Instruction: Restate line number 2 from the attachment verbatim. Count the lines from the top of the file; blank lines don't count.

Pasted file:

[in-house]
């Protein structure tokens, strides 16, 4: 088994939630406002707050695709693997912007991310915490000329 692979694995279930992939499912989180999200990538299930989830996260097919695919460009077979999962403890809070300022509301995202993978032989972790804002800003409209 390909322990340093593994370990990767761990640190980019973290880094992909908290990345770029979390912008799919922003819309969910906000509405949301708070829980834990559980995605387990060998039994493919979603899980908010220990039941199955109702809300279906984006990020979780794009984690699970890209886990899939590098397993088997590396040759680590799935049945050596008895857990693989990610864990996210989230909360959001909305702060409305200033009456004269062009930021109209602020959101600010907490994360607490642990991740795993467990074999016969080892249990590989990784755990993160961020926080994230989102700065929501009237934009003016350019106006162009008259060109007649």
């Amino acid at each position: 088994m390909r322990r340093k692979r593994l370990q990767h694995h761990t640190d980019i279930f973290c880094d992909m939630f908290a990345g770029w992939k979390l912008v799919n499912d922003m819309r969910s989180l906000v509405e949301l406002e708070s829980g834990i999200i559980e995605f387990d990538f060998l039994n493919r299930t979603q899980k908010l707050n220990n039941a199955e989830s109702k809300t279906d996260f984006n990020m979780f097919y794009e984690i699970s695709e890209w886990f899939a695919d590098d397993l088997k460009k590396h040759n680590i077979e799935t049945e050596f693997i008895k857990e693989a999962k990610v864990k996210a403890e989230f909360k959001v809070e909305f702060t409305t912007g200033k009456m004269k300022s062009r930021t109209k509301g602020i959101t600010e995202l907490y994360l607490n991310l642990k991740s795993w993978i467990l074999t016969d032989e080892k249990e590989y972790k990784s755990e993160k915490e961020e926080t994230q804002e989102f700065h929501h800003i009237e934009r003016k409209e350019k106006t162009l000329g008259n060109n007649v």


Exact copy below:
């Protein structure tokens, strides 16, 4: 088994939630406002707050695709693997912007991310915490000329 692979694995279930992939499912989180999200990538299930989830996260097919695919460009077979999962403890809070300022509301995202993978032989972790804002800003409209 390909322990340093593994370990990767761990640190980019973290880094992909908290990345770029979390912008799919922003819309969910906000509405949301708070829980834990559980995605387990060998039994493919979603899980908010220990039941199955109702809300279906984006990020979780794009984690699970890209886990899939590098397993088997590396040759680590799935049945050596008895857990693989990610864990996210989230909360959001909305702060409305200033009456004269062009930021109209602020959101600010907490994360607490642990991740795993467990074999016969080892249990590989990784755990993160961020926080994230989102700065929501009237934009003016350019106006162009008259060109007649």